Facebook’s selection of stickers is comparatively small at this early point, but it already includes unique content such as a set dedicated to Mark Zuckerberg’s dog Beast. Here he is below paired with one of his stickers — the photo on the right is from Beast’s own Facebook Page, of course:
In the beginning
The origin of stickers goes back to post-tsunami Japan in 2011 when Korea’s top Internet company — Naver — began developing Line in Japan. The company used data-based calls and text messages because they worked better than regular calls and text messages on the country’s strained telecom networks, which had been affected by the tragedy.
Naver opted against focusing on Korea because it felt the market was too challenging, mainly due to the dominance of Kakao Talk, which is said to be installed on more than 90 percent of Korea’s smartphones today.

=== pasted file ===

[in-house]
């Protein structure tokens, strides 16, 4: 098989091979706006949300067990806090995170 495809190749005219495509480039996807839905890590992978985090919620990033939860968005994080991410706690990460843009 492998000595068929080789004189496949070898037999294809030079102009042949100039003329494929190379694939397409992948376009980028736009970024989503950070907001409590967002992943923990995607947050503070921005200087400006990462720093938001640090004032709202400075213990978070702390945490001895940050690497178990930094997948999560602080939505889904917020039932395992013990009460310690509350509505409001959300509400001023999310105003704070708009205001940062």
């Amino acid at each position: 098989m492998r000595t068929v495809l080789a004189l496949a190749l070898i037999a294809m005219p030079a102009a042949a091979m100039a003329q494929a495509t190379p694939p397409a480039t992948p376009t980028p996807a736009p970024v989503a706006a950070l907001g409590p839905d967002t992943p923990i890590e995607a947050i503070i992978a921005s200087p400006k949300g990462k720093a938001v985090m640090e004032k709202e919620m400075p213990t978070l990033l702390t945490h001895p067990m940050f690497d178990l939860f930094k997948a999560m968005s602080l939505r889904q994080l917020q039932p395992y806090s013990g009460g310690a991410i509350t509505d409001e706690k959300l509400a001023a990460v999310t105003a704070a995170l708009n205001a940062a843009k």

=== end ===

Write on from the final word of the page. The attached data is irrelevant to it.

Line was the service that first pioneered emoticons, and its rise in Japan — where it is more used than Facebook, Twitter and other social networks — helped turn stickers into a communication tool for users and a lucrative business for companies.
Stickers are a mix of cartoons and Japanese smiley-like ‘emojis‘. Both are popular in Japan — the home of anime — and when brought together they gave Japanese smartphone owners an addictive new way to communicate emotions and feelings with quirkiness. Not to mention that the challenge to accumulate your own personal collection appealed too.
Also — crucially — using stickers means users spend less time tapping out words on a phone, making communication easier and more rapid. Stickers are as much about saving time and effort as they about being expressive; particularly given that Japanese Kanji is tricky to input digitally.